At first glance it might seem that I am just a happy, normal girl who loves to bake and walk her dog. However, I have suffered with an eating disorder since I was 13. It was only in May 2014 when I realised that this Voice in my head was slowly but surely trying to kill me. And so began the long, hard, and painful journey which is recovery...
I want My Cocoa Stained Apron to be a special place...a place for reflection, memories, shared stories...and of course a little bit of cocoa-staining ;) Recovery might be the hardest thing you ever choose to do in this life. But it is also the bravest and best decision you will ever make.:)
Tuesday, 10 January 2017
It's not until it is gone forever, do we realise what we have lost...
I shuddered and rummaged in my bag for my book, desperate to divert my mind from the food thoughts which were beginning to flicker across my mind's eye. If I did not - I knew all too well - those flickering images would grow and grow, like a spark shaping itself into a candle flame, and any kind of concentration would be impossible. Must read. Back to lectures in two weeks. I need to read my novel for Dr O'Toole. My fingers scuttle like ants over my various bits of junk crammed into the bag's small interior. Why can't...I just...stop thinking...about food all the time??
Flowers in the Attic. Tenderly, I lifted it out, smoothing the cover with the same attentive care that I handle all my library books with.
And so we rumbled on, through the sodden grey streets of Dublin, passing the sludgy brown waters of the Liffey and the Phoenix Park monument jutting sharply into the sky like a blunted penknife. Onto the motorway, then; past fields of glittering emerald; across babbling rivers and streams which churn their waters into creamy froth and course their way freely to the sea.
But I was no longer in Ireland. For I had become completely immersed in the sparse, brutal world which the narrator of my novel, Cathy, depicted.
Across from and around me, people snored and muttered and stared fixedly at their smartphones. Two children screamed and shouted at their mother, furious that she was adamant that they were not to be given any more Fruit Pastilles. I was oblivious to every single one of them.
The pages turned and turned like the fluttering feathers of an alighting swan. The speaker's raw emotions tugged at my own, iron fingers tugging at heart strings.
A few pages into the novel, I reached the part at which Cathy and her siblings learn of their beloved Daddy's death in a tragic road accident.
My vision became blurry with tears and I snapped the book shut with a snap. It has been a while since a piece of literature had moved me quite so palpably.
For Cathy's message here was plain and true, and struck a chord deep, deep inside me, to the innermost part of my heart.
It's not until it's gone, till you realise just what it is you have lost.
And this is so, so true: in all areas and aspects of life.
We take things - people, too; and states of being - for granted every single day. And it might not be until they're taken away from you that that crucial realisation may dawn.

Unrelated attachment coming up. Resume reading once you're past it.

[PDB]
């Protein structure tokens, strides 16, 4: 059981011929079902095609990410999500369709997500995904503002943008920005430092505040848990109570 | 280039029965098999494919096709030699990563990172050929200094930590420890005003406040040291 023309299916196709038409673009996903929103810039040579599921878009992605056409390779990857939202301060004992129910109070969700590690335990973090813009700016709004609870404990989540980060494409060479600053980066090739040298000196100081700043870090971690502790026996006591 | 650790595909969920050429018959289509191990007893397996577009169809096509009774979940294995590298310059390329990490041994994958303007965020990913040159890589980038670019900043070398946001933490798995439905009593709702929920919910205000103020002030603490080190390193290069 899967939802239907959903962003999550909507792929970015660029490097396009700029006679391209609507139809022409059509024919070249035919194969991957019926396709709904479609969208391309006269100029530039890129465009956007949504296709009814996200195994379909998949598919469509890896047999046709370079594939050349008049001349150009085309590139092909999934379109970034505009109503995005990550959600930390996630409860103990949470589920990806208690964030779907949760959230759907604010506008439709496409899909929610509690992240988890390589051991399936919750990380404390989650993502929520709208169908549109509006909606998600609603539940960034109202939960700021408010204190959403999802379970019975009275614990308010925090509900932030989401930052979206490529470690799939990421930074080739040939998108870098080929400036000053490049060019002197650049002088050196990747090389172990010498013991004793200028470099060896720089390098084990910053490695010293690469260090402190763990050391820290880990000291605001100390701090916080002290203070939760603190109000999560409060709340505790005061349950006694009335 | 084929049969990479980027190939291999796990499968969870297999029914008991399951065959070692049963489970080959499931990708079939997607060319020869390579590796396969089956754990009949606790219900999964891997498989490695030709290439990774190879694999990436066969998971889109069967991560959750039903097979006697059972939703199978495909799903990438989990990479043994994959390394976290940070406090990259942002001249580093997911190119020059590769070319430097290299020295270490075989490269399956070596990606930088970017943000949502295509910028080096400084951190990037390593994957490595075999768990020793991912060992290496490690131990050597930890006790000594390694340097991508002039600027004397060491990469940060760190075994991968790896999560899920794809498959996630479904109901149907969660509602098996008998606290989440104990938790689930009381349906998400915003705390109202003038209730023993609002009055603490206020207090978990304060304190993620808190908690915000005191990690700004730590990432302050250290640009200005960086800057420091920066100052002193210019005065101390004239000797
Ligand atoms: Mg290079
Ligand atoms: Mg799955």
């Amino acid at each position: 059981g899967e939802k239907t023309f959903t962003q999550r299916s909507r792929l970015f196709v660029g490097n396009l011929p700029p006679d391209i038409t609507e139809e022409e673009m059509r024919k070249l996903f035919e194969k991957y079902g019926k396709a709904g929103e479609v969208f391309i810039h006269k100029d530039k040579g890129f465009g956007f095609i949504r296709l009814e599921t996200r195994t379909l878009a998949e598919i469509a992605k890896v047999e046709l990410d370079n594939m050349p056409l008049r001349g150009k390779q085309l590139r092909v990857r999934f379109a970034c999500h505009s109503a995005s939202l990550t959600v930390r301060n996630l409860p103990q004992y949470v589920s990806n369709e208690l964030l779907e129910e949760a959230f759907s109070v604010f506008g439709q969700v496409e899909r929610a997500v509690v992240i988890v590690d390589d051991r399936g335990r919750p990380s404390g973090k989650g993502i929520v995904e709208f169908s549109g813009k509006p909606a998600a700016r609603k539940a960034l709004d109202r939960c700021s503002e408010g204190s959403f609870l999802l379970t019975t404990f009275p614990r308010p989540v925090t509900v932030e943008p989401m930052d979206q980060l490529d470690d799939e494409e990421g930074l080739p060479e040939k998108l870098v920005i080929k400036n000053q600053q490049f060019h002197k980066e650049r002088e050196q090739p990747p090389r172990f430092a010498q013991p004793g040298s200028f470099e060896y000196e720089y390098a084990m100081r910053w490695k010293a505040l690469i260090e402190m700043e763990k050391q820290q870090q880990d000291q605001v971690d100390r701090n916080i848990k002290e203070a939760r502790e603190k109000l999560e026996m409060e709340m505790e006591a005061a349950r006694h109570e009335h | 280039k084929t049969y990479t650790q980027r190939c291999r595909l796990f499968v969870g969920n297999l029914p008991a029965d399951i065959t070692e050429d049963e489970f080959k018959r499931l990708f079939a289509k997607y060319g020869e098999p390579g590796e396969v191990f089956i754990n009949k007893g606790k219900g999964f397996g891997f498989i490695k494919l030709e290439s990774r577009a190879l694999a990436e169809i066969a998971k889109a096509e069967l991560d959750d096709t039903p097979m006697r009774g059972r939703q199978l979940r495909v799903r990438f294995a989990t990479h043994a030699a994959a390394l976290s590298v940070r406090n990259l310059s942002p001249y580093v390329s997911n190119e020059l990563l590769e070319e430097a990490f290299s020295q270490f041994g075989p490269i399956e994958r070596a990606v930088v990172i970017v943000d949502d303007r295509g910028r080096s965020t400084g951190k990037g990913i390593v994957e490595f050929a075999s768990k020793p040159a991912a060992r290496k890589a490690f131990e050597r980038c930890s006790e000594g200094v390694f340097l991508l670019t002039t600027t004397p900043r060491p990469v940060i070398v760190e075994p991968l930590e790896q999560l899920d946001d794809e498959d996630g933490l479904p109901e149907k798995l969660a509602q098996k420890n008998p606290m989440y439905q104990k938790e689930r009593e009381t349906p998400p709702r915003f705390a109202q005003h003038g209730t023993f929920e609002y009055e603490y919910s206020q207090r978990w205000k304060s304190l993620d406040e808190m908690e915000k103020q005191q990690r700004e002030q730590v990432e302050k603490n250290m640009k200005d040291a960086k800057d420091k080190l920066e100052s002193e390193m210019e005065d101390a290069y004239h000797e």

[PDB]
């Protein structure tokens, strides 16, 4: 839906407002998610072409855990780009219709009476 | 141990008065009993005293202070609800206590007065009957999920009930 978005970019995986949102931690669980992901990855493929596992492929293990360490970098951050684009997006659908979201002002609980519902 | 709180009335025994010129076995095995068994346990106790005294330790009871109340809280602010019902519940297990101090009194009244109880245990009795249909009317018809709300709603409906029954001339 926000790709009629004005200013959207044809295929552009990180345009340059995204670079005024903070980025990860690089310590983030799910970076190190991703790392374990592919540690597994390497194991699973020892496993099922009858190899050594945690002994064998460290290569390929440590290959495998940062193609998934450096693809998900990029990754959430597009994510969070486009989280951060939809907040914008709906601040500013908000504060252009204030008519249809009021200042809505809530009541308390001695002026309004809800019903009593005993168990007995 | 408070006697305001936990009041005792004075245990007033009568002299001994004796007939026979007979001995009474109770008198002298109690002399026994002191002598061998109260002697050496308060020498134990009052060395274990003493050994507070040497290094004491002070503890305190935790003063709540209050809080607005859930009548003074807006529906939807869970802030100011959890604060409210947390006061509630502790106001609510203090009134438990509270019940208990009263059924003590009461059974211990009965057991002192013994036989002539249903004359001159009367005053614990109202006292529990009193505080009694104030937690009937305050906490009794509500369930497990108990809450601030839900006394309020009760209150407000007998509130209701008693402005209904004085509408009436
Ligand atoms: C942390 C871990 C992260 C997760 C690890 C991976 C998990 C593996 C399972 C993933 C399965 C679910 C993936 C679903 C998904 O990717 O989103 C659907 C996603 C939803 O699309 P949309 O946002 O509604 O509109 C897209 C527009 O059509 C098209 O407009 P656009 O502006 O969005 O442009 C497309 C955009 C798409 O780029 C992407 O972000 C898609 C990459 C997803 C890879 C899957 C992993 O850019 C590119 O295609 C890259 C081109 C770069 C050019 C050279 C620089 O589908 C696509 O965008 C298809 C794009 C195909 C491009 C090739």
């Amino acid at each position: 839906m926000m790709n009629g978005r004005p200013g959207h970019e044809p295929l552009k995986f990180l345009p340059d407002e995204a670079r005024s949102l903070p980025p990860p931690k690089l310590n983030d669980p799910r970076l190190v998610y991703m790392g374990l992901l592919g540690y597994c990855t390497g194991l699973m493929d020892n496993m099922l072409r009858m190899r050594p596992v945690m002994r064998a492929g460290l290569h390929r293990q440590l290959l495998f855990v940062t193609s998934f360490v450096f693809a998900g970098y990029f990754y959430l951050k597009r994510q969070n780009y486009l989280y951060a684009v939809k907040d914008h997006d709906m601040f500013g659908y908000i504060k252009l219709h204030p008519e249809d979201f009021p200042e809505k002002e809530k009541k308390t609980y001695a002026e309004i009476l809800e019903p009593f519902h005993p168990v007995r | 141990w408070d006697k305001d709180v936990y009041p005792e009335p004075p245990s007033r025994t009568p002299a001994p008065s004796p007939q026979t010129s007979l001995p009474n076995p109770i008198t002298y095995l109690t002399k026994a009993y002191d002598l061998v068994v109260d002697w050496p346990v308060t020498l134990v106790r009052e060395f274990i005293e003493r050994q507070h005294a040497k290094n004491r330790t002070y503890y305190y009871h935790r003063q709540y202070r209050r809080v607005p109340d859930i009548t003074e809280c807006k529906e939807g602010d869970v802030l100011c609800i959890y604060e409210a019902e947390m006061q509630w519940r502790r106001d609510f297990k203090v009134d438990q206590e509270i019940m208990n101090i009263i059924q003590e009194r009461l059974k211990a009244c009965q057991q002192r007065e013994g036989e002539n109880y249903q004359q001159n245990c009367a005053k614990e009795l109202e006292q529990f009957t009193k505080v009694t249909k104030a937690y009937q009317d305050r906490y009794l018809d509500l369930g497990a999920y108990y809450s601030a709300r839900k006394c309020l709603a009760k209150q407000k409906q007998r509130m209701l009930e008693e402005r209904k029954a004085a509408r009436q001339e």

In a month's time it will be two years since the day I got my osteoporosis diagnosis. It was a day of which I will never, ever forget. I cried a river of tears as it was then I was forced to recognise just what ED had done to me. There it was, right in front of me: the devastation that ED had wrecked upon my body, painted in the harshest and most ugly of colours.
Before that fateful day, I never thought twice about my formerly healthy, strong skeleton. Not until that day: when I stared, with disbelieving eyes, at that immaculate piece of paper with the three-toned graph upon it, which Dr Prasad's long-nailed, slender hand held out in front of me.
I can still see that graph now, to this very day.
The yellow at the very top; the section which represented the state of healthy, normal bone density.
The orange in the middle. Osteopenia. Bones are fragile, more brittle, weakening. But, with the appropriate interventions, they are savable.
And then. The red bit at the bottom.
At this stage there is no turning back.
There is now getting back to a state of healthy bone mass. That has been taken away from you, forever.
But by the time that I realised that...it was much, much too late.
A healthy body is such a precious, valuable thing. It is probably the most important possession you could ever possess. Money, positions, whatever - compared to health, they essentially equal to nothing. What good will that prestigious degree do you, if your body is too weak, too broken, to function properly? What good will all that money do, that job? Will it bring back the healthy, strong body that you once had, but lost?
I write this as a reminder to anyone who might be reading this, as well as myself. Because I know I am all too guilty of putting recovery on the back burner.And I know - at this stage in my life, the year in which I will turn 23 - I literally cannot AFFORD to "postpone" real recovery for a moment longer. I have seven years. Seven years to improve my osteoporosis, before my time well and truly is out.
Every day ED tries to make me not remember. Not remember what is has done to me, and what it could do, if I don't - break free.
I don't want to reach the age of thirty, to discover then I can't even break into a run without breaking a bone.
I don't want to be in that place again, weeping over something which I once had, and could have saved, but ultimately lost.
I don't want to end up a cripple, an invalid. With a body which is weakened and broken by years of malnourisshment and abuse; of starvation, and restriction.
The time to recover is NOW. NOW, before if is too late. 💗